One of these conditions is TMJ, or temporomandibular joint disorders. The TMJ is a joint that’s found on both sides of the lower jaw and allows the mouth to open and close.
The symptoms of TMJ include everything from a sharp pain or dull ache in the jaw, popping or cracking sounds when the jaw is moved to toothaches, headaches and achy neck and facial muscles. Some people can’t open their jaw all the way, and they may experience a sense of pressure or hear ringing in their ears.
In many cases, easing the discomfort of TMJ is simple. The patient can learn exercises to relax their jaw, be fitted with a bite plate that keeps them from clenching and grinding their teeth at night or even alternating warm and cold compresses to the jaw.
Botox is recommended when the patient has a case of TMJ that doesn’t respond to other types of treatment.
How Does Botox Work?
Botox is a purified form of the botulinin toxin. It works by interfering with a neurotransmitter called acetylcholine. A neurotransmitter is a chemical that conveys messages between nerve cells.
When this particular neurotransmitter is interrupted, some of the muscles that control the jaw are paralyzed. It is important that only a few of these muscles are affected in order to allow the patient to open their jaw.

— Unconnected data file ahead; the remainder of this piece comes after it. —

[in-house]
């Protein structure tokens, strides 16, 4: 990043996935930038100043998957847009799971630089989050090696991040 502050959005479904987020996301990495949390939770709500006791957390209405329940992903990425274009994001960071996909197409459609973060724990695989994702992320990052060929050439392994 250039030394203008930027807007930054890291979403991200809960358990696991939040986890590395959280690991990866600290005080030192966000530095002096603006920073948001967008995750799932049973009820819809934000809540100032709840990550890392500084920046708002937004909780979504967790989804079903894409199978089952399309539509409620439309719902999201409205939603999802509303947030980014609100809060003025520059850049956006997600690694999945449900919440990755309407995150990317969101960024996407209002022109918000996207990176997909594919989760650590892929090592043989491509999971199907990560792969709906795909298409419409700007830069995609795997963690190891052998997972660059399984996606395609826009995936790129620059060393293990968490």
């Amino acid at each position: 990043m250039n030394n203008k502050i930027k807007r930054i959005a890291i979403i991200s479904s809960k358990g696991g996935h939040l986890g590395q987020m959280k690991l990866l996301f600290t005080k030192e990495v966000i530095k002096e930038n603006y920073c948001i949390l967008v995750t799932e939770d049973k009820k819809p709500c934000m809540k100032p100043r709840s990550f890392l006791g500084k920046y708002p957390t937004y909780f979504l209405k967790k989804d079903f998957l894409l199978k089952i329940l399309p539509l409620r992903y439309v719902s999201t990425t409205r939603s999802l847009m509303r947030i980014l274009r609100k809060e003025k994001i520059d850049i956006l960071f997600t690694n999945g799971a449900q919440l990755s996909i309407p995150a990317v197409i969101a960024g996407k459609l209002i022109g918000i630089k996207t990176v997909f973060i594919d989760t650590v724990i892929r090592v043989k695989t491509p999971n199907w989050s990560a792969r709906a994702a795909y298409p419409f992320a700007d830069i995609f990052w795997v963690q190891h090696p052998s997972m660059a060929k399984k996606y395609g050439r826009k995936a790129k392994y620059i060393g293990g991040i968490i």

Botox injections prevent the jaw from clenching and prevents the nighttime teeth grinding that leads to headaches and pain in the jaw.
How is Botox Administered?
Botox treatments are outpatient procedures. The patient has the injections in their doctor’s office. Then they go home after the session is over.
The session usually lasts between 10 minutes and a half an hour depending on how many injections the patient receives.
The needles are fine and not very painful, though people with sensitive skin have the option of putting a topical anesthetic on the injection site or numbing the area first with an ice pack. Some doctors give very nervous patients nitrous oxide before the injections.
Is There Downtime After Botox Injections?
There’s no downtime after Botox injections, and technically the patient can return to their usual activities. However, they may want to rest for a day or two because there will be a bit of swelling, bruising and tenderness after the injections.
Patients can apply ice packs to the injection sites to ease their discomfort but should be careful not to rub or massage the area. This can cause the Botox to spread to areas where it’s not wanted.
Many patients notice that their TMJ symptoms start to ease only a couple of days after their treatment, though it usually takes about a week to see results.
Another benefit is that the wrinkles they have in the injected area also smooth out.
Contact AZ-TMJ Today
If you are troubled by headaches and other pain caused by TMJ disorder, don’t hesitate to contact AZ-TMJ. Call Dr. Farrell for a consultation at 480-945-3629 today.